Tuesday, July 3, 2012

Truly Amazing

  Not even one week after I said I was keeping these short... ay ay ay! And "The Amazing Spider-Man" comes along. A movie that by no stretch of the imagination was going to be a small splash this Summer, but had become sort of a small blip in my movie radar. I knew I was going to go watch it, mind you, just because I love me some Spidey; but there was something about this movie that didn't click with me during the trailers. And man, I'm glad my hunch was wrong this time. Dead wrong.

Also known as: The Quirky, The Flexible and The Emotional Spider-Man.

  Directed by Marc Webb (and no, I'm not going to make the obvious pun) this reboot/remake entangles (dammit!) one Andrew Garfield in the lead role of Peter Parker (Spider-Man) and the always lovely Emma Stone as Gwen Stacy, Peter Parker's first love in the comics. The cast is rounded out by Martin Sheen (!) and Sally Field (!!) as Uncle Ben Parker and Aunt May Parker respectively. Along the ride we have Dennis Leary as Captain Stacy, Gwen's father, and Rhys Ifans as the movie's villain Dr. Curt Connors (AKA The Lizard). I'm sure a lot of people are wondering why exactly we needed a reboot/remake of Sam Raimi's Spider-Man trilogy already, I'm not exactly sure myself since this is still a Sony endeavor, meaning it won't sync up with the Marvel Cinematic Universe (Thor/Cap America/Iron Man/Hulk/The Avengers) which is a darn shame since I think this is the best the character has looked on-screen since Spider-Man 2.

"Now kiss and make up."

  Yes, Andrew Garfield is the better Peter Parker, nothing against Tobey McGuire of course since he made that role his in both the original Spider-Man and the outstanding Spider-Man 2 but his stock certainly fell quite a bit in the third installment. There's something about both Garfield's performance, and the fact that this movie has a better script, that makes this version of Peter no only more fascinating but incredibly sympathetic. While both Tobey and Andrew play outcasts, Andrew's version and the events that transpire and how he reacts to them has more resonance and credibility. I recently watched the original Spider-Man for comparison and I don't remember feeling nearly as much as I felt for Uncle Ben's death (SPOILERS!?) as much as I did in this version. Could it be because I'm more of a mature person a decade later after the fact? Or is the relationship between Martin Sheen's Uncle Ben and Peter Parker portrayed on-screen that much more solid and the fallout therein has much more of an impact on the viewer? And man, don't even get me started on Aunt May's scenes, Sally Field's facial expressions almost made me want to call my own mother and apologize for the crap Peter did throughout the movie. I think I had something in my eye about three times during the movie...

  Another strong element is the casting as Emma Stone as Gwen Stacy, not that I have anything against Kirsten Dunst's portrayal of Mary Jane, but I never once bought that her and Tobey had any real chemistry. Andrew and Emma have incredibly chemistry in this movie, perhaps the best on-screen chemistry for any superhero couple, and the list is quite long, Tony Stark and Pepper Potts is easily the best "relationship" in all the Marvel movies as far as on-screen personas go. That alone makes the usual contrived "romance" subplot that much more accessible to the audience, since you're not pondering about how hard it must've been for each actor to get in the zone for such a scene. You get lost in the scene with them, and that's good. If anything, it makes the inevitable tragedy of the character that much more hurtful, especially for those of us who see it a mile away.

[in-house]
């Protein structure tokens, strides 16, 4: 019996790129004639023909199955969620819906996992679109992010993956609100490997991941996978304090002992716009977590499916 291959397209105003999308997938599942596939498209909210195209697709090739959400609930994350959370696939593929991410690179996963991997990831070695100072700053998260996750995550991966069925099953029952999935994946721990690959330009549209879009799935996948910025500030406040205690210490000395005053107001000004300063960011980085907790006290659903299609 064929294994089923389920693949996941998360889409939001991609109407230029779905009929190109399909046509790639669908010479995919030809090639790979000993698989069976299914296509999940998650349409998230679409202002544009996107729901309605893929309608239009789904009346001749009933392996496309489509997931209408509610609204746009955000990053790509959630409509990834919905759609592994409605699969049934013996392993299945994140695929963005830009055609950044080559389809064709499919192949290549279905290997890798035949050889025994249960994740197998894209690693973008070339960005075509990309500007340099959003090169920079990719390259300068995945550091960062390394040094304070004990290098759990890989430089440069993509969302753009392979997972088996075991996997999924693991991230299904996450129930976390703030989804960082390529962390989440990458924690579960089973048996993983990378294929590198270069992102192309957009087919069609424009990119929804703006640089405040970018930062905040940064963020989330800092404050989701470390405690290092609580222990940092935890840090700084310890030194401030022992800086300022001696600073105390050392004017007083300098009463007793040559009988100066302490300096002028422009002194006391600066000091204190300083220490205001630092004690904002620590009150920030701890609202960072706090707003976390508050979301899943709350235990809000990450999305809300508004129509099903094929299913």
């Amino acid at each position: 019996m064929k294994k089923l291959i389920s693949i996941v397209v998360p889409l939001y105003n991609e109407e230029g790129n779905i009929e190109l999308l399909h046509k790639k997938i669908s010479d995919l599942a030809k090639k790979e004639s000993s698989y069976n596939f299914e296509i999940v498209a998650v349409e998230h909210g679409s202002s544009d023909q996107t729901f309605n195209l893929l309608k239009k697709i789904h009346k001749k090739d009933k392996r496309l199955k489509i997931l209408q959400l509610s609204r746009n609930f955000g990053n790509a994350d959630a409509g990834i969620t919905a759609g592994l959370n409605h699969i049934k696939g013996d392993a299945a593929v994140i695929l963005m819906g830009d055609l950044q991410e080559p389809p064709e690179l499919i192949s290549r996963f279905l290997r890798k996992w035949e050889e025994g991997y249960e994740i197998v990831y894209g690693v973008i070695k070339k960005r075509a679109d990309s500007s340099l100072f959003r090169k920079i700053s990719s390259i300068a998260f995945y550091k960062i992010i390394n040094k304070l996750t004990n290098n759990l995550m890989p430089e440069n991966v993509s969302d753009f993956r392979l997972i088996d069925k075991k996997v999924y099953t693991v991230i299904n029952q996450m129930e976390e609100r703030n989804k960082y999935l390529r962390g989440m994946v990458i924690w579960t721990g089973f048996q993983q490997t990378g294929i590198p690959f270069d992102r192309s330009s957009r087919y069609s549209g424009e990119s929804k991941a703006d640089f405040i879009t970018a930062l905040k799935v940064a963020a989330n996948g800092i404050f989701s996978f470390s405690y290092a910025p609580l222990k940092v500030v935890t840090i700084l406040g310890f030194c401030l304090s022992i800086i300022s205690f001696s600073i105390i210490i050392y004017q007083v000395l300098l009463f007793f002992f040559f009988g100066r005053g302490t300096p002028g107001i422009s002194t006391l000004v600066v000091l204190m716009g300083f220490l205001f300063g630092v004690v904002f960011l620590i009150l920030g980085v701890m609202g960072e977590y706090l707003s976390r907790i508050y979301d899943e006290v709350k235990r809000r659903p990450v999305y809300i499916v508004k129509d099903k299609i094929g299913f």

"I'm just bustin' yo' balls, Petah!"

  Dennis Leary's Captain Stacy is both a refreshing character in the franchise and a hoot. It's basically Dennis playing his Rescue Me's Tommy Gavin (there's a scene involving Emma trying to hide Peter that echoes some of the situations found in that show with Tommy's many female co-stars) but with a small, and I mean small, dose of sweetness. His crusade against the masked vigilante and the ultimate payoff of his character arc are perhaps the best co-star arc in all of the Spider-Man movies (save for Doctor Octopus). I do consider it a shame that we won't be seeing more of the character in this planned trilogy.

  For all the good, there is one thing about the movie that doesn't quite click, and that's the villain, Dr. Curt Connors/The Lizard. While the seeds for Norman Osborn (the Green Goblin) are certainly planted, I can't help but feel the villain felt a bit too familiar, more of a Spider-Man's rogues gallery issue than a movie issue mind you. The doctor who happens to be a friend (?) of the family, the teacher/student relationship with Peter, the mutation, having dueling monologues with himself, etc. It also didn't help that the CGI used for The Lizard was utterly atrocious, almost as bad as Thor's frost giants. But that's nitpicking at what is otherwise the best "origin" story told for Spider-Man. It's not THE best Spider-Man movie, that title still belongs to Spider-Man 2, but if there's ever a prize for being second best, The Amazing Spider-Man should take it. And as far as reboots go, this is as close as we'll get to a "Batman Begins" type reboot for our Friendly Neighborhood's Web Crawler.   

SHR Rating

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